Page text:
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Jost Gippert: Our Featured Linguist!

"Buenos dias", "buenas noches" -- this was the first words in a foreign language I heard in my life, as a three-year old boy growing up in developing post-war Western Germany, where the first gastarbeiters had arrived from Spain. Fascinated by the strange sounds, I tried to get to know some more languages, the only opportunity being TV courses of English and French -- there was no foreign language education for pre-teen school children in Germany yet in those days. Read more



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What is English? And Why Should We Care?

By: Tim William Machan

To find some answers Tim Machan explores the language's present and past, and looks ahead to its futures among the one and a half billion people who speak it. His search is fascinating and important, for definitions of English have influenced education and law in many countries and helped shape the identities of those who live in them.


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Medical Writing in Early Modern English

Edited by Irma Taavitsainen and Paivi Pahta

This volume provides a new perspective on the evolution of the special language of medicine, based on the electronic corpus of Early Modern English Medical Texts, containing over two million words of medical writing from 1500 to 1700.


Academic Paper


Title: Individual differences in syntactic priming in language acquisition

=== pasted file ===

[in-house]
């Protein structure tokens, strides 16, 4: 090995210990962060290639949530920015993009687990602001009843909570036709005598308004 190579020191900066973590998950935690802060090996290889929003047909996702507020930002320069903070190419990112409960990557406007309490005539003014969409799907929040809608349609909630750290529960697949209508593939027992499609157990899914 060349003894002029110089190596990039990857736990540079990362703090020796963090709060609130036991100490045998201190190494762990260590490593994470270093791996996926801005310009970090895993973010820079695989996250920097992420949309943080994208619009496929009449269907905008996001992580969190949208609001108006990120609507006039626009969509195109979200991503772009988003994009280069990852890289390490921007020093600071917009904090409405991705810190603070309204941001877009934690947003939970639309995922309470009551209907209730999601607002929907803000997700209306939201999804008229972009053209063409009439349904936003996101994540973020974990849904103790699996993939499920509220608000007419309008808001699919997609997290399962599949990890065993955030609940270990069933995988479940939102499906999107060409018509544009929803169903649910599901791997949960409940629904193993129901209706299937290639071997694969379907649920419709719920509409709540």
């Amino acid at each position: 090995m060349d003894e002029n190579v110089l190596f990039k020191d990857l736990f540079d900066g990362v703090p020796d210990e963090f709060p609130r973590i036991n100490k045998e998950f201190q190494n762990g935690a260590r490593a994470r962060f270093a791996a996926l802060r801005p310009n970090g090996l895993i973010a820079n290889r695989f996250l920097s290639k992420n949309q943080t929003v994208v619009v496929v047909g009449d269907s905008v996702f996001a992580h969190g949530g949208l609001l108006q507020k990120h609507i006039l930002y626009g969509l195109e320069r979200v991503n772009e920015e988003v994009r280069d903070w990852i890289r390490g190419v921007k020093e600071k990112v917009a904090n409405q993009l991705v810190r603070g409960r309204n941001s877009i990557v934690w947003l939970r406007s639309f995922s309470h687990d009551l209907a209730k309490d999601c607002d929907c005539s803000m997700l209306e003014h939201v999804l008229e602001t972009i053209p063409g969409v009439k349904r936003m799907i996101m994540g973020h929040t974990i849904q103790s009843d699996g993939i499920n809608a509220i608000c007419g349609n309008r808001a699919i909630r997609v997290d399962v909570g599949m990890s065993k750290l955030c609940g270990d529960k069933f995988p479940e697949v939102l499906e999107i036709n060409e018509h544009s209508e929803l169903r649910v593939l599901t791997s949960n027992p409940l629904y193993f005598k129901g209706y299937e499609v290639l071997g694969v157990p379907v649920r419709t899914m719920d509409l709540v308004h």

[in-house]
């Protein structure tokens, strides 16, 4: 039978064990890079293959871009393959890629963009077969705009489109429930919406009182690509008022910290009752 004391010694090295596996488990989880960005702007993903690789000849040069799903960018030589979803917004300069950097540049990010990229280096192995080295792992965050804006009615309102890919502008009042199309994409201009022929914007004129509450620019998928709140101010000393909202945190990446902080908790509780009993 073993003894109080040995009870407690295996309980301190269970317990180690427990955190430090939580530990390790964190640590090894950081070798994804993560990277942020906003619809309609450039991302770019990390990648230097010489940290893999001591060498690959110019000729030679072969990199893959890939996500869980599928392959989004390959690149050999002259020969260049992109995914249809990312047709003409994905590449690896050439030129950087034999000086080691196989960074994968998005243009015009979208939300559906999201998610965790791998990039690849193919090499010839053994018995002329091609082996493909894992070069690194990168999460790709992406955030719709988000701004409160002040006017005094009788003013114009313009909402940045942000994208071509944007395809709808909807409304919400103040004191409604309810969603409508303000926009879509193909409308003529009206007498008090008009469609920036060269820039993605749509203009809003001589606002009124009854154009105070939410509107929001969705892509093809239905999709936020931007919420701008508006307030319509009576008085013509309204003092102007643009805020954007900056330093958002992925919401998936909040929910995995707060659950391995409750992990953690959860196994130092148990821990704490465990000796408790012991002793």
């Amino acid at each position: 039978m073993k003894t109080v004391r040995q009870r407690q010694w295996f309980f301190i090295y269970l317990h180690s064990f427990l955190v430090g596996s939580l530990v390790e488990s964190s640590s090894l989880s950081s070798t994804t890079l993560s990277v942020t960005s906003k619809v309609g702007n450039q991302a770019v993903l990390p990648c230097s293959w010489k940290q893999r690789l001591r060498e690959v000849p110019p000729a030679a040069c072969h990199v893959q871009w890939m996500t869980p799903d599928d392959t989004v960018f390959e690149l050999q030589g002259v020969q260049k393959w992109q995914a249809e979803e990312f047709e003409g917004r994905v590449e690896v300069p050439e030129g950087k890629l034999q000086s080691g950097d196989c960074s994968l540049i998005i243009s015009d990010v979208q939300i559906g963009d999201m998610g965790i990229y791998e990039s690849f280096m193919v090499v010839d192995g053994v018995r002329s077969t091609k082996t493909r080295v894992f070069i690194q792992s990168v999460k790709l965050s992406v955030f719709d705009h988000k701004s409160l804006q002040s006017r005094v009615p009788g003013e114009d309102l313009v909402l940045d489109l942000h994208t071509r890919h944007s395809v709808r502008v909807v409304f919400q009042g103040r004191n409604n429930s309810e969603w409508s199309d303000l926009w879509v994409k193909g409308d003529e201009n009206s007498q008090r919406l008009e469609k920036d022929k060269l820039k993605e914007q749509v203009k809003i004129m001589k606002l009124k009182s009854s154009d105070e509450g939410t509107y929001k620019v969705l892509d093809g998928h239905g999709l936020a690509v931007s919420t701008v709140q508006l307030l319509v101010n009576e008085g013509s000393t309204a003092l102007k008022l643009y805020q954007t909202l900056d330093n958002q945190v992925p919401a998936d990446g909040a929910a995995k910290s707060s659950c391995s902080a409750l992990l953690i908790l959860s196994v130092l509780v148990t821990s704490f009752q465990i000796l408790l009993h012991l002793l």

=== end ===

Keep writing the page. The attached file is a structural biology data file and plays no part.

Author: Evan Kidd
Institution: University of Manchester
Linguistic Field: Language Acquisition; Psycholinguistics
Subject Language: English
Abstract: Although the syntactic priming methodology is a promising tool for language acquisition researchers, using the technique with children raises issues that are not problematic in adult research. The current paper reports on an individual differences study that addressed some of these outstanding issues. (a) Does priming purely reflect syntactic knowledge, or are other processes involved? (b) How can we explain individual differences, which are the norm rather than the exception? (c) Do priming effects in developmental populations reflect the same mechanisms thought to be responsible for priming in adults? One hundred twenty-two (N = 122) children aged 4 years, 5 months (4;5)–6;11 (mean = 5;7) completed a syntactic priming task that aimed to prime the English passive construction, in addition to standardized tests of vocabulary, grammar, and nonverbal intelligence. The results confirmed the widely held assumption that syntactic priming reflects the presence of syntactic knowledge, but not in every instance. However, they also suggested that nonlinguistic processes contribute significantly to priming. Priming was in no way related to age. Finally, the children's linguistic knowledge and nonverbal ability determined the manner in which they were primed. The results provide a clearer picture of what it means to be primed in acquisition.

CUP at LINGUIST

This article appears in Applied Psycholinguistics Vol. 33, Issue 2, which you can read on Cambridge's site or on LINGUIST .



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